Value Added Tax (VAT) is a levy added onto most transactions of goods and services in the UK. It is a consumption tax collected at every stage of production and distribution, charged only by VAT registered companies.
Reduce your tax bills
There are several different ways you can account for VAT that could save you time and improve your cash flow. Some VAT accounting schemes have been designed for specific trade sectors, while others have been designed for general businesses. This blog will provide an overview of Standard Rate VAT.
VAT is charged on most business transactions, on most goods and some services.
There are three rates of VAT applied by businesses in the UK:
|Standard rate||20%||Most goods and services|
|Reduced rate||5%||Some goods and services, eg, children’s car seats and home energy|
|Zero rate||0%||Zero-rated goods and services, eg, most food and children’s clothes|
The VAT rate businesses charge depends on their goods and services.
What is the standard VAT scheme?
Under the standard VAT scheme, you will usually file a quarterly return where you report VAT on your sales and business expenses. VAT registered businesses will have to pay HMRC the difference or will receive a refund if VAT on costs is more than VAT on sales.
For example, if in a VAT quarter sales are £50,000+VAT and expenses are £9,000+VAT, your VAT calculation would be as follows*:
|VAT on sales||(£50,000 @20%)||£10,000|
|VAT on costs||(£9,000 @20%)||(£1,800)|
* Please note, this example is based on businesses charging VAT at 20%.
When to register
You must register for VAT if:
- The taxable turnover of your business in the previous 12 months reached the VAT registration limit (£85,000 from 01/04/17), although you may also register on a voluntary basis if your turnover is below this.
- You believe your turnover in the next thirty days will exceed the registration limit.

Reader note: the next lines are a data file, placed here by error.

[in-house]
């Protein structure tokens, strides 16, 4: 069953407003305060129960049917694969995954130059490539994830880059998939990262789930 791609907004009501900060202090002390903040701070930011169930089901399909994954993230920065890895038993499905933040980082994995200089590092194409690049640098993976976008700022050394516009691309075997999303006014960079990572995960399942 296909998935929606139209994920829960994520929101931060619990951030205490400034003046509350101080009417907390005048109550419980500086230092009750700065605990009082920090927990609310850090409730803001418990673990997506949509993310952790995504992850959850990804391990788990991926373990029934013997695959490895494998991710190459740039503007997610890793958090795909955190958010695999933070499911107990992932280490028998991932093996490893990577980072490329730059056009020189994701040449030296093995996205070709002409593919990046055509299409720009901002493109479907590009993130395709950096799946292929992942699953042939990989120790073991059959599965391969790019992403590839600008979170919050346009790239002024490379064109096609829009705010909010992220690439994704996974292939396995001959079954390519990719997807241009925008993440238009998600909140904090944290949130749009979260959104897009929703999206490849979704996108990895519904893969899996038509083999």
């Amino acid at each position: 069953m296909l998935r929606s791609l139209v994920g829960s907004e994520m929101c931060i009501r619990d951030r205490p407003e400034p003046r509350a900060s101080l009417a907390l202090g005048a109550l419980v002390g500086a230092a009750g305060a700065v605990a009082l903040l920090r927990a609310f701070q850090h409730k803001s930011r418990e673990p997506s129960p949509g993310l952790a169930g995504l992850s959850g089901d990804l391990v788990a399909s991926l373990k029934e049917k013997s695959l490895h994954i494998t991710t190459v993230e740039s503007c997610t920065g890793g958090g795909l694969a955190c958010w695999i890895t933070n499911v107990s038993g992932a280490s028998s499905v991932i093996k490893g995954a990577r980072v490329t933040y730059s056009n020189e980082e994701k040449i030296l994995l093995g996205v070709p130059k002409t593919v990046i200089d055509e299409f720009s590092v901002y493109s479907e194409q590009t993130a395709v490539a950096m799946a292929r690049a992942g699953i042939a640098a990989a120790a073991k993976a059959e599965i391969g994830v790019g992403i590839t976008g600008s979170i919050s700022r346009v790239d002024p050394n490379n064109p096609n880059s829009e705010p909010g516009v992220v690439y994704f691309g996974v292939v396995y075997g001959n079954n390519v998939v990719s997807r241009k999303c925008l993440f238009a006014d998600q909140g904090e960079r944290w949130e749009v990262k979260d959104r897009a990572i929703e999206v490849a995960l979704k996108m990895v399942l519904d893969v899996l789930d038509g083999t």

- You take over a business as a going concern whose turnover meets the conditions in the previous two points.
- You buy goods from elsewhere in the EU to a value above the registration limit in one calendar year.
Once registered, you must charge VAT on all taxable supplies.
There are penalties for failing to register on time.
Should you register?
If your taxable turnover is below £85,000 you do not have to register but you may be eligible to apply for ‘voluntary registration’.
There can be advantages in registering; such as:
- Increased business credibility.
- Potential savings if your suppliers are zero rated (you can still reclaim VAT on purchases).
- Potential savings if you mainly supply other VAT registered businesses who do not mind being charged VAT (you may then reclaim VAT on your purchases).
However, this does have to be weighed up against the hassle factor of completing VAT returns and paying the VAT due every quarter. If you supply the general public you will probably not want to register as this increases your prices by 20%.
VAT-registered businesses must charge VAT on their goods or services and may reclaim any VAT they have paid on business-related goods or services.
f you are a VAT-registered business you must report the amount of VAT you have charged to HMRC and the amount of VAT you have paid. This is done through your VAT return, which is usually due on a quarterly basis.
Businesses must account for VAT on the full value of what you sell, even if:
- You receive goods or services instead of money (for example, if you take something in part-exchange).
- You have not charged any VAT to the customer – whatever price you charge is treated as including VAT.
If you are unsure of the tax you need to pay or the information you need to provide, you should appoint an agent (accountant) to liaise with HMRC on your behalf.
How can we help?
Cobia Accounting provides specialist accounting and tax planning services for freelancers, contractors, self-employed individuals and small businesses for a fixed monthly rate (with no hidden costs). This includes the services of a dedicated accountant and access to award-winning online accounting software you can use for invoicing and logging expenses.
To find out more about how Cobia Accounting can assist with your company accounting and tax planning requirements, contact us today.